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Isabel Wilkerson, “The Long-Lasting Legacy of the Great Migration: When Millions of African-Americans Fled the South in Search of a Better Life, They Remade the Nation in Ways That Are Still Being Felt,” Smithsonian Magazine, September 2016.

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Eve Simister, “The African American Great Migration and San Mateo County,” La Peninsula: Journal of the San Mateo County Historical Association 44, no. 1 (Spring 2016).

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Matt Bowling, “Japanese-American Internment: Palo Alto's Deported Patriots,” PaloAltoHistory.org, 2012.

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Maria Cramer, “California Plans to Apologize to Japanese-Americans Over Internment,” New York Times, February 18, 2020.

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Max Nesterak, “Uprooted: The 1950s plan to erase Indian Country,” APMreports.org, November 1, 2019.

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Gloria Hillard, “Urban American Indians Rewrite Relocation’s Legacy,” NPR.org, January 7, 2012.

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Kim-Mai Cutler, “East of Palo Alto’s Eden: Race and the Formation of Silicon Valley,” Techcrunch.com, January 10, 2015.

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Herbert G. Ruffin, “The California Fair Housing Act [The Rumford Act] (1963–1968),” Black Past, June 5, 2011.

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Muzaffar Chishti, Faye Hipsman, and Isabel Ball, “Fifty Years On, the 1965 Immigration and Nationality Act Continues to Reshape the United States,” MigrationPolicyInstitute.org, October 15, 2015.

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Jeff Desjardins, “Who Came to America, and When?,” Visual Capitalist, July 4, 2017.

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“Refugee Resettlement in California,” Refugee Council USA, January 1, 2019.

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Tatiana Sanchez, “With Refugee Resettlement at a Historic Low, California’s Melting Pot Is Slowly Changing,” Mercury News (San Jose, CA), September 24, 2018.

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Melissa Navas, “The Harsh Reality of Gentrification,” Divisadero, University of San Francisco, May 12, 2020.

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Ingrid Burrington, “Who Gets to Live in Silicon Valley? Google and San Jose Hope to Make the City More Affordable for Working- and Middle-Class Families, but They Make Matters Worse,” The Atlantic, June 25, 2018.

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Sources

All URLs accessed November 30, 2020.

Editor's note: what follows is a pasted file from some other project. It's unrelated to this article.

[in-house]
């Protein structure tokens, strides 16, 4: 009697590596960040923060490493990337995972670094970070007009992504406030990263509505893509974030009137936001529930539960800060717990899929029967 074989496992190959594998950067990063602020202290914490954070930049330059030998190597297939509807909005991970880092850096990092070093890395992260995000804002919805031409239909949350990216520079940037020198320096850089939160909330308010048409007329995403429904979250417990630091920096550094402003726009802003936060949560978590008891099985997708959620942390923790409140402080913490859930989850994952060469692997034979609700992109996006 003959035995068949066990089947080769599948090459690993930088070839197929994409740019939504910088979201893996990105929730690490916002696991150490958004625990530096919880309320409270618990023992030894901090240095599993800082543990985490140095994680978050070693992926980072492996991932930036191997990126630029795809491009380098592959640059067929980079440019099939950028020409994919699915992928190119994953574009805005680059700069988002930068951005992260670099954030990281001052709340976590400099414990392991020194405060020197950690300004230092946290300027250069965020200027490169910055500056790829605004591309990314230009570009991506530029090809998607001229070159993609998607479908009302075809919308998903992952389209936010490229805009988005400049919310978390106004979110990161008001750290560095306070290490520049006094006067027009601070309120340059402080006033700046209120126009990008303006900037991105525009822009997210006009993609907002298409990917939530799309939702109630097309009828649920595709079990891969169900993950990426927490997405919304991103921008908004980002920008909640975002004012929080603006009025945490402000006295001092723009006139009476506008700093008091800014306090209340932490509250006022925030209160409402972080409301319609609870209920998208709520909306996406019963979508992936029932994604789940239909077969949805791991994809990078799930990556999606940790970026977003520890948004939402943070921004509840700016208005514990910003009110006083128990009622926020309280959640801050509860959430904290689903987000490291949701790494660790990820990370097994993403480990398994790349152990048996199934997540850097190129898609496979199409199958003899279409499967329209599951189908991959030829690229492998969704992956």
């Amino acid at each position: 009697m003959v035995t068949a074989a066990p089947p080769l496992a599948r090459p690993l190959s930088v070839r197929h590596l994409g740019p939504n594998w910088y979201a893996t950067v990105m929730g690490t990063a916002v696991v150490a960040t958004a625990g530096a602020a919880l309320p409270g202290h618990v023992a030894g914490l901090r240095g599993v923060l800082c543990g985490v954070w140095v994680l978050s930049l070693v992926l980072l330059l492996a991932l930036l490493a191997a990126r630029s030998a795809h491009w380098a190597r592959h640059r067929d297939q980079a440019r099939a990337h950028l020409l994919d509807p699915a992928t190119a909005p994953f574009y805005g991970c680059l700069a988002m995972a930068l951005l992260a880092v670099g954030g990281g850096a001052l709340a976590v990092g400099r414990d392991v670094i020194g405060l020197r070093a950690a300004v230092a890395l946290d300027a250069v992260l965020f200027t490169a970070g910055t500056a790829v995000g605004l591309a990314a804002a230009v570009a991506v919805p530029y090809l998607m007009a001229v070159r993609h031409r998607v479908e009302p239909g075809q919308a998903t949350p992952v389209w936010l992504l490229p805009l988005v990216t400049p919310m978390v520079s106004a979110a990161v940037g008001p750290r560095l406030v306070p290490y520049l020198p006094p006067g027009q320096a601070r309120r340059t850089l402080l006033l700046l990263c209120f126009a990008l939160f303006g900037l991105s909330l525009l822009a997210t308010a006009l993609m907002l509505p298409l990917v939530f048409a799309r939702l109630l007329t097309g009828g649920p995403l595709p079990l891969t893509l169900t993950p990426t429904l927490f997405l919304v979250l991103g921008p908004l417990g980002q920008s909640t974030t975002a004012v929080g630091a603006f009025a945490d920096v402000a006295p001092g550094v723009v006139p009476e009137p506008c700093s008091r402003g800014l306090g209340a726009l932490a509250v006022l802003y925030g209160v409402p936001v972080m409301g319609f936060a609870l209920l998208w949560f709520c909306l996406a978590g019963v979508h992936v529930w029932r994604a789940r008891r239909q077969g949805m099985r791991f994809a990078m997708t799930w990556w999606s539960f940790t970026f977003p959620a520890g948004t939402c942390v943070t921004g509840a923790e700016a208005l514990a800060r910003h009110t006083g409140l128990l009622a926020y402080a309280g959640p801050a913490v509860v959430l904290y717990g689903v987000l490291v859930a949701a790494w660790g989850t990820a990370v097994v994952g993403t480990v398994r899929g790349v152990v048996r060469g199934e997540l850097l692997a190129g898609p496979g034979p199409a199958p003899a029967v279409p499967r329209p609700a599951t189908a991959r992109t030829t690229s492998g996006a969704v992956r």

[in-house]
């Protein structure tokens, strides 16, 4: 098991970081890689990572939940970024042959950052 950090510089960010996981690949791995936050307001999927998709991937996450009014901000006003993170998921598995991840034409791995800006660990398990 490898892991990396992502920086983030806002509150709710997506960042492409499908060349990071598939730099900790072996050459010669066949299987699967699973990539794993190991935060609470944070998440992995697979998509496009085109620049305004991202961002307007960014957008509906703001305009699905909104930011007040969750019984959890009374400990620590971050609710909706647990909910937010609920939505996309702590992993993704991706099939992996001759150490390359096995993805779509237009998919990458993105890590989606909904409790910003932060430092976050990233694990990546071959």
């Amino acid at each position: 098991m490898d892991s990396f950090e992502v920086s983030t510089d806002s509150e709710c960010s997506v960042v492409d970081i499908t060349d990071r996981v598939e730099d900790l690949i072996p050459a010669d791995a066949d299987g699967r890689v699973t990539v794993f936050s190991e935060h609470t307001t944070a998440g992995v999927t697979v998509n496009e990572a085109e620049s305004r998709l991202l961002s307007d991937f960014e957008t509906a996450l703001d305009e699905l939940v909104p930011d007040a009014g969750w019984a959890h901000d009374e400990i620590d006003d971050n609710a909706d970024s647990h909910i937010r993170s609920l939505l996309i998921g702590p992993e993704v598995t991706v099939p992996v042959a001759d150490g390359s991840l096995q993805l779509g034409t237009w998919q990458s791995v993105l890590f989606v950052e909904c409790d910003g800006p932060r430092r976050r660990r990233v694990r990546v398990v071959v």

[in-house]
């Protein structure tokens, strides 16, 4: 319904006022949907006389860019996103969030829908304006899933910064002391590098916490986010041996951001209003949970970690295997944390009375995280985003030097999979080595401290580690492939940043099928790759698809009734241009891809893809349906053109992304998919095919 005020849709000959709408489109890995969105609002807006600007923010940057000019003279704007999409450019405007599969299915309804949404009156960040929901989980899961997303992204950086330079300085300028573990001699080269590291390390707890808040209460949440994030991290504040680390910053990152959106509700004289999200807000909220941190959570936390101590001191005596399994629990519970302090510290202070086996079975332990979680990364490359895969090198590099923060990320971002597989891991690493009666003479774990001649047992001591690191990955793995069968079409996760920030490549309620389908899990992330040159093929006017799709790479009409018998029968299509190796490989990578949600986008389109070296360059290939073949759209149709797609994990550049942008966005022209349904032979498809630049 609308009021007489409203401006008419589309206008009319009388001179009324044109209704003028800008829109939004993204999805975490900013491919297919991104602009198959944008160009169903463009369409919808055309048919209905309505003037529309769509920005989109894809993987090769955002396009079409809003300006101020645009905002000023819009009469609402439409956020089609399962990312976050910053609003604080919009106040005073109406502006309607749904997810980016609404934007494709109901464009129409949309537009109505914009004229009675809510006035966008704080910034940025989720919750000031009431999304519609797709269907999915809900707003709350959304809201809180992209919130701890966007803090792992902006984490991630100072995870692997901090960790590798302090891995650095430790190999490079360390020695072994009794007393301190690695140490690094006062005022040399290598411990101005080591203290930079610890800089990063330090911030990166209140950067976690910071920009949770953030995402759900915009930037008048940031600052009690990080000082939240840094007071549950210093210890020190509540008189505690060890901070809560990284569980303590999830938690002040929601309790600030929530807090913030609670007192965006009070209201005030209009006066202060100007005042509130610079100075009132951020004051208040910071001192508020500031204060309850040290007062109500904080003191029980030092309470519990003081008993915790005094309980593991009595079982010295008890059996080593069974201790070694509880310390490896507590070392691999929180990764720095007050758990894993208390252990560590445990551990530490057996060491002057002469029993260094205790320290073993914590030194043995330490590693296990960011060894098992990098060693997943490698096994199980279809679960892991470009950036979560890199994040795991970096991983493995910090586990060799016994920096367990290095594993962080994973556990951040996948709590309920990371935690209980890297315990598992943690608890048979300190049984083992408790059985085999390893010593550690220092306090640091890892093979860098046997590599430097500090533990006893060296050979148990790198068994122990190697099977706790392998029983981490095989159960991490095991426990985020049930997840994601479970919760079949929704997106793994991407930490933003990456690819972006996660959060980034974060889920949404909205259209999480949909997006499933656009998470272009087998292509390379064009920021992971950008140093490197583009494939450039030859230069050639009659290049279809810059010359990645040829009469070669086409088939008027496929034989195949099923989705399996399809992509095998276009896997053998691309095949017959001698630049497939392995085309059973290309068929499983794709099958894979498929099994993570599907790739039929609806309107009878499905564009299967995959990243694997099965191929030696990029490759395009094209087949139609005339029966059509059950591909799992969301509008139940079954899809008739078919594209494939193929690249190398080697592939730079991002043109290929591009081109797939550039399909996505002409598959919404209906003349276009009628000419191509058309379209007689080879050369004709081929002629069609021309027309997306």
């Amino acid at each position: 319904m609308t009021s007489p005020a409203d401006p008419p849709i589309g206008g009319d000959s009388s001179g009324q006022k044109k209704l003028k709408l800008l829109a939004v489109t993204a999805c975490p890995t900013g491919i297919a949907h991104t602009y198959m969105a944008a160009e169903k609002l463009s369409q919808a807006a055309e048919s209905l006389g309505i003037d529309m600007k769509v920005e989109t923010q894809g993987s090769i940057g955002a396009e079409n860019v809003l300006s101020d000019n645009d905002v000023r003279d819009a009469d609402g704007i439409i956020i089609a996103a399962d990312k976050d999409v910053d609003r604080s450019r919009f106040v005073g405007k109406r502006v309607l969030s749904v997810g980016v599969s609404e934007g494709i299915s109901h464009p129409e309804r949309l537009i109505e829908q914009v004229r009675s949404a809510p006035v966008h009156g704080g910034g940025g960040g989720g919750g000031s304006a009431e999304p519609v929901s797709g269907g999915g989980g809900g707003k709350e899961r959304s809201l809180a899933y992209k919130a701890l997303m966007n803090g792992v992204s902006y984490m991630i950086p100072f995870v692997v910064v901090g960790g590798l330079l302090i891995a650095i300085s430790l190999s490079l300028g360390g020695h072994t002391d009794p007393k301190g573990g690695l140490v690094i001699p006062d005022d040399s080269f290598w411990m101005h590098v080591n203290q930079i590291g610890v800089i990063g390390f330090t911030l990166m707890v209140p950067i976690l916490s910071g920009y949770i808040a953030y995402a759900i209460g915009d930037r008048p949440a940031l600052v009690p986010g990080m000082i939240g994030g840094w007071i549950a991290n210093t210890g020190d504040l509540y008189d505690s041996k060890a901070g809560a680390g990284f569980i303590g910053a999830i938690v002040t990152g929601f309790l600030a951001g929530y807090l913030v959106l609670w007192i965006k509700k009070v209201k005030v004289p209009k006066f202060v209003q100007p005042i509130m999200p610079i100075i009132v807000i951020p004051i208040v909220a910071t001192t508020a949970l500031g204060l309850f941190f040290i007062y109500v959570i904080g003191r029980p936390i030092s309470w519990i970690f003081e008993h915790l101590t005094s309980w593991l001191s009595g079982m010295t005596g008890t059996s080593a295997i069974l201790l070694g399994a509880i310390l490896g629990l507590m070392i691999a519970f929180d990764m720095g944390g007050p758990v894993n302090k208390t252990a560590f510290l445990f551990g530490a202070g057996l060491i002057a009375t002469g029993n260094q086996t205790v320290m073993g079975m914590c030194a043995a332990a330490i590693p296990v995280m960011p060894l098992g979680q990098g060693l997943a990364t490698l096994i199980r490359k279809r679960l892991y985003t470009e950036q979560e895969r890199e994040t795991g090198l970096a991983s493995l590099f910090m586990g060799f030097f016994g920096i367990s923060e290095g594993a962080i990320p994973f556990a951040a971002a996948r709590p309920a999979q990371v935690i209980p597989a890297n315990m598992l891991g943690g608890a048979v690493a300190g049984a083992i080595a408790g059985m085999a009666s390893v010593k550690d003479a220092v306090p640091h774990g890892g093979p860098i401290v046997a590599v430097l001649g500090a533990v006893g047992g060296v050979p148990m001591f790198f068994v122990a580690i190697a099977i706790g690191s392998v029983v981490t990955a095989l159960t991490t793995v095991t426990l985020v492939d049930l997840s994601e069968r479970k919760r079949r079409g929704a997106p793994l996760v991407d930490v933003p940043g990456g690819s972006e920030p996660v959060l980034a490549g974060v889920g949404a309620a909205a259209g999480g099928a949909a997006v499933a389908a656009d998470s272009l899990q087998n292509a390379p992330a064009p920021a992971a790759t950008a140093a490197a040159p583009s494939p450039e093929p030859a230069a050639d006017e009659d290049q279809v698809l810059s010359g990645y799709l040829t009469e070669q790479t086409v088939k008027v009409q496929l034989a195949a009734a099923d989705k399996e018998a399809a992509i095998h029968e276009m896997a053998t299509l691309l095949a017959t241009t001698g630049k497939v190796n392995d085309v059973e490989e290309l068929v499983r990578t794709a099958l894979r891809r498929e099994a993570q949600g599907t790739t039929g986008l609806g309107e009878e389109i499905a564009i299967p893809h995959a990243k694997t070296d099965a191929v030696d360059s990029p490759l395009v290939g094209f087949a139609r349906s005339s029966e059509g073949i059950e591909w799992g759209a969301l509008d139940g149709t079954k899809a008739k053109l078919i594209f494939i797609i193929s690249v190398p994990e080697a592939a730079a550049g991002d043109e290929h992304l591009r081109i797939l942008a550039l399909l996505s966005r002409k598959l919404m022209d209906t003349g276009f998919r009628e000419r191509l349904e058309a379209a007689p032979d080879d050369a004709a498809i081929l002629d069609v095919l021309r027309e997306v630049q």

[i] “Most Diverse States 2020,” World Population Review, 2020, https://worldpopulationreview.com/state-rankings/most-diverse-states; Jeanne Batalova and Randy Capps, “U.S. Immigration Trends,” Migration Policy Institute, 2021, https://www.migrationpolicy.org/programs/data-hub/us-immigration-trends; “State Immigration Data Profiles,” Migration Policy Institute, 2020, https://www.migrationpolicy.org/data/state-profiles/state/demographics/CA; Hans Johnson and Sergio Sanchez, “Immigrants in California,” Public Policy Institute of California, May 2019, https://www.ppic.org/publication/immigrants-in-california/; “San Francisco Bay Area,” BayAreaCensus.CA.gov, 2010, http://www.bayareacensus.ca.gov/bayarea.htm; United States: ACS Demographic and Housing Estimates,” United States Census Bureau, 2018, https://data.census.gov/cedsci/table?d=ACS%205-Year%20Estimates%20Data%20Profiles&tid=ACSDP5Y2018.DP05&hidePreview=true; “California: ACS Demographic and Housing Estimates,” United States Census Bureau, 2018, https://data.census.gov/cedsci/table?g=0400000US06&d=ACS%205-Year%20Estimates%20Data%20Profiles&tid=ACSDP5Y2018.DP05; “Alameda County, CA: ACS Demographic and Housing Estimates,” United States Census Bureau, 2018, https://data.census.gov/cedsci/table?q=ACSDP5Y2018.DP05%20Alameda%20County,%20California&g=0500000US06001&tid=ACSDP5Y2018.DP05&hidePreview=true; “Contra Costa County, CA: ACS Demographic and Housing Estimates,” United States Census Bureau, 2018, https://data.census.gov/cedsci/table?q=ACSDP5Y2018.DP05%20Contra%20Costa%20County,%20California&g=0500000US06013&tid=ACSDP5Y2018.DP05&hidePreview=true; “Marin County, CA: ACS Demographic and Housing Estimates,” United States Census Bureau, 2018, https://data.census.gov/cedsci/table?q=ACSDP5Y2018.DP05%20Marin%20County,%20California&g=0500000US06041&tid=ACSDP5Y2018.DP05&hidePreview=true; “Napa County, CA: ACS Demographic and Housing Estimates,” United States Census Bureau, 2018, https://data.census.gov/cedsci/table?q=ACSDP5Y2018.DP05%20Napa%20County,%20California&g=0500000US06055&tid=ACSDP5Y2018.DP05&hidePreview=true; “San Francisco County, CA: ACS Demographic and Housing Estimates,” United States Census Bureau, 2018, https://data.census.gov/cedsci/table?q=ACSDP5Y2018.DP05%20San%20Francisco%20County,%20California&g=0500000US06075&tid=ACSDP5Y2018.DP05&hidePreview=true; “San Mateo County, CA: ACS Demographic and Housing Estimates,” United States Census Bureau, 2018, https://data.census.gov/cedsci/table?q=ACSDP5Y2018.DP05%20San%20Mateo%20County,%20California&g=0500000US06081&tid=ACSDP5Y2018.DP05&hidePreview=true; “Santa Clara County, CA: ACS Demographic and Housing Estimates,” United States Census Bureau, 2018, https://data.census.gov/cedsci/table?q=ACSDP5Y2018.DP05%20Santa%20Clara%20County,%20California&g=0500000US06085&tid=ACSDP5Y2018.DP05&hidePreview=true; “Solano County, CA: ACS Demographic and Housing Estimates,” United States Census Bureau, 2018, https://data.census.gov/cedsci/table?q=ACSDP5Y2018.DP05%20Solano%20County,%20California&g=0500000US06095&tid=ACSDP5Y2018.DP05&hidePreview=true; “Sonoma County, CA: ACS Demographic and Housing Estimates,” United States Census Bureau, 2018, https://data.census.gov/cedsci/table?q=ACSDP5Y2018.DP05%20Sonoma%20County,%20California&g=0500000US06097&tid=ACSDP5Y2018.DP05&hidePreview=true.